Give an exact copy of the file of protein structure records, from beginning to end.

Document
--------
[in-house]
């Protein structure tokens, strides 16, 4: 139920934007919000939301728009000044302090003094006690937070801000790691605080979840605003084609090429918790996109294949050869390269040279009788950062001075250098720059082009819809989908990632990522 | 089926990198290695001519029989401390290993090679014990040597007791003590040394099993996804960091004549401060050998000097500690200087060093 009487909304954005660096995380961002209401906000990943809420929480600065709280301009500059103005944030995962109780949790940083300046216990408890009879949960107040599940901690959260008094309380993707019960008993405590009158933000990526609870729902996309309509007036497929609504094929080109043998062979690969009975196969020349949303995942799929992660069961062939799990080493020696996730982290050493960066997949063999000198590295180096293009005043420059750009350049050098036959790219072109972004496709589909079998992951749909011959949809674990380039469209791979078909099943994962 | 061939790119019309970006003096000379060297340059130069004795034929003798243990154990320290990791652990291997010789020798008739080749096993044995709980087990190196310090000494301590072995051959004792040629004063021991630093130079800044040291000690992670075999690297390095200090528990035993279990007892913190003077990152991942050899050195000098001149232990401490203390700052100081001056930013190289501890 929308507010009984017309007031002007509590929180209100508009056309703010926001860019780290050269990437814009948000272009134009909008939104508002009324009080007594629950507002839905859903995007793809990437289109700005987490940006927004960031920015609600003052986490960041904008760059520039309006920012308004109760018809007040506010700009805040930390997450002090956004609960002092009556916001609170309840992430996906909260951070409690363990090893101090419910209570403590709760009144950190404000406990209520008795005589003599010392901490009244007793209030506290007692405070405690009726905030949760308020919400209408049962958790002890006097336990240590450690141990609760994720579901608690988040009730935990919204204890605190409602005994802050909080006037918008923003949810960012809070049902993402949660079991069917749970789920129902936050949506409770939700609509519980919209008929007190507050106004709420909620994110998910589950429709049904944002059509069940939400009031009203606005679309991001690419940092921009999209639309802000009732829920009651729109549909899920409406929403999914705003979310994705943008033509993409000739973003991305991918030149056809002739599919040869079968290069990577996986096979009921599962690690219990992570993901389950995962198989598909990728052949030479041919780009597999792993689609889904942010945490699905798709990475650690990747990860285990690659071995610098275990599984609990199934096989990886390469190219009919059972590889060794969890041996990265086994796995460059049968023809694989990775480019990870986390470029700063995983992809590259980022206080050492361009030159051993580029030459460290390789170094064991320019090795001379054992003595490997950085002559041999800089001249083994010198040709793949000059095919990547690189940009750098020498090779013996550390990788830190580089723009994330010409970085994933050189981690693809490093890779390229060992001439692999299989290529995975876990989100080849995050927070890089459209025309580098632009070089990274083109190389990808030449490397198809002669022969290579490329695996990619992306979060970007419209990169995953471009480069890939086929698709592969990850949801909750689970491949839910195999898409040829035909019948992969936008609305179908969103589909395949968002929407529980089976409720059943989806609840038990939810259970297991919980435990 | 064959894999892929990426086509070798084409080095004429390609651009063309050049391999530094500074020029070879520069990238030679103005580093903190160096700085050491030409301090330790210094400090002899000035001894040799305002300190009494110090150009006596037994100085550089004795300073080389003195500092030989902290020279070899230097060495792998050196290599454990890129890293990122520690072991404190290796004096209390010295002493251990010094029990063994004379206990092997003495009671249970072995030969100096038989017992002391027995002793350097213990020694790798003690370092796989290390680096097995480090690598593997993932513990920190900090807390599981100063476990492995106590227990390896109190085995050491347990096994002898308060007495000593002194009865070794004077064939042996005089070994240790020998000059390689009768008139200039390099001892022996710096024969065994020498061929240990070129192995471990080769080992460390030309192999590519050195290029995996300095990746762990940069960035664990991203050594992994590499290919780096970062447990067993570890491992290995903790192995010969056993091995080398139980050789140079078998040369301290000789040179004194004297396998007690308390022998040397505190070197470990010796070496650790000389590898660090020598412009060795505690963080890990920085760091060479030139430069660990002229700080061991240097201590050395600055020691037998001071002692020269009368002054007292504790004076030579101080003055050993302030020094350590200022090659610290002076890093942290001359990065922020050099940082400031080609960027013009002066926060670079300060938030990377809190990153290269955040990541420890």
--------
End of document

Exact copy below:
[in-house]
């Protein structure tokens, strides 16, 4: 139920934007919000939301728009000044302090003094006690937070801000790691605080979840605003084609090429918790996109294949050869390269040279009788950062001075250098720059082009819809989908990632990522 | 089926990198290695001519029989401390290993090679014990040597007791003590040394099993996804960091004549401060050998000097500690200087060093 009487909304954005660096995380961002209401906000990943809420929480600065709280301009500059103005944030995962109780949790940083300046216990408890009879949960107040599940901690959260008094309380993707019960008993405590009158933000990526609870729902996309309509007036497929609504094929080109043998062979690969009975196969020349949303995942799929992660069961062939799990080493020696996730982290050493960066997949063999000198590295180096293009005043420059750009350049050098036959790219072109972004496709589909079998992951749909011959949809674990380039469209791979078909099943994962 | 061939790119019309970006003096000379060297340059130069004795034929003798243990154990320290990791652990291997010789020798008739080749096993044995709980087990190196310090000494301590072995051959004792040629004063021991630093130079800044040291000690992670075999690297390095200090528990035993279990007892913190003077990152991942050899050195000098001149232990401490203390700052100081001056930013190289501890 929308507010009984017309007031002007509590929180209100508009056309703010926001860019780290050269990437814009948000272009134009909008939104508002009324009080007594629950507002839905859903995007793809990437289109700005987490940006927004960031920015609600003052986490960041904008760059520039309006920012308004109760018809007040506010700009805040930390997450002090956004609960002092009556916001609170309840992430996906909260951070409690363990090893101090419910209570403590709760009144950190404000406990209520008795005589003599010392901490009244007793209030506290007692405070405690009726905030949760308020919400209408049962958790002890006097336990240590450690141990609760994720579901608690988040009730935990919204204890605190409602005994802050909080006037918008923003949810960012809070049902993402949660079991069917749970789920129902936050949506409770939700609509519980919209008929007190507050106004709420909620994110998910589950429709049904944002059509069940939400009031009203606005679309991001690419940092921009999209639309802000009732829920009651729109549909899920409406929403999914705003979310994705943008033509993409000739973003991305991918030149056809002739599919040869079968290069990577996986096979009921599962690690219990992570993901389950995962198989598909990728052949030479041919780009597999792993689609889904942010945490699905798709990475650690990747990860285990690659071995610098275990599984609990199934096989990886390469190219009919059972590889060794969890041996990265086994796995460059049968023809694989990775480019990870986390470029700063995983992809590259980022206080050492361009030159051993580029030459460290390789170094064991320019090795001379054992003595490997950085002559041999800089001249083994010198040709793949000059095919990547690189940009750098020498090779013996550390990788830190580089723009994330010409970085994933050189981690693809490093890779390229060992001439692999299989290529995975876990989100080849995050927070890089459209025309580098632009070089990274083109190389990808030449490397198809002669022969290579490329695996990619992306979060970007419209990169995953471009480069890939086929698709592969990850949801909750689970491949839910195999898409040829035909019948992969936008609305179908969103589909395949968002929407529980089976409720059943989806609840038990939810259970297991919980435990 | 064959894999892929990426086509070798084409080095004429390609651009063309050049391999530094500074020029070879520069990238030679103005580093903190160096700085050491030409301090330790210094400090002899000035001894040799305002300190009494110090150009006596037994100085550089004795300073080389003195500092030989902290020279070899230097060495792998050196290599454990890129890293990122520690072991404190290796004096209390010295002493251990010094029990063994004379206990092997003495009671249970072995030969100096038989017992002391027995002793350097213990020694790798003690370092796989290390680096097995480090690598593997993932513990920190900090807390599981100063476990492995106590227990390896109190085995050491347990096994002898308060007495000593002194009865070794004077064939042996005089070994240790020998000059390689009768008139200039390099001892022996710096024969065994020498061929240990070129192995471990080769080992460390030309192999590519050195290029995996300095990746762990940069960035664990991203050594992994590499290919780096970062447990067993570890491992290995903790192995010969056993091995080398139980050789140079078998040369301290000789040179004194004297396998007690308390022998040397505190070197470990010796070496650790000389590898660090020598412009060795505690963080890990920085760091060479030139430069660990002229700080061991240097201590050395600055020691037998001071002692020269009368002054007292504790004076030579101080003055050993302030020094350590200022090659610290002076890093942290001359990065922020050099940082400031080609960027013009002066926060670079300060938030990377809190990153290269955040990541420890």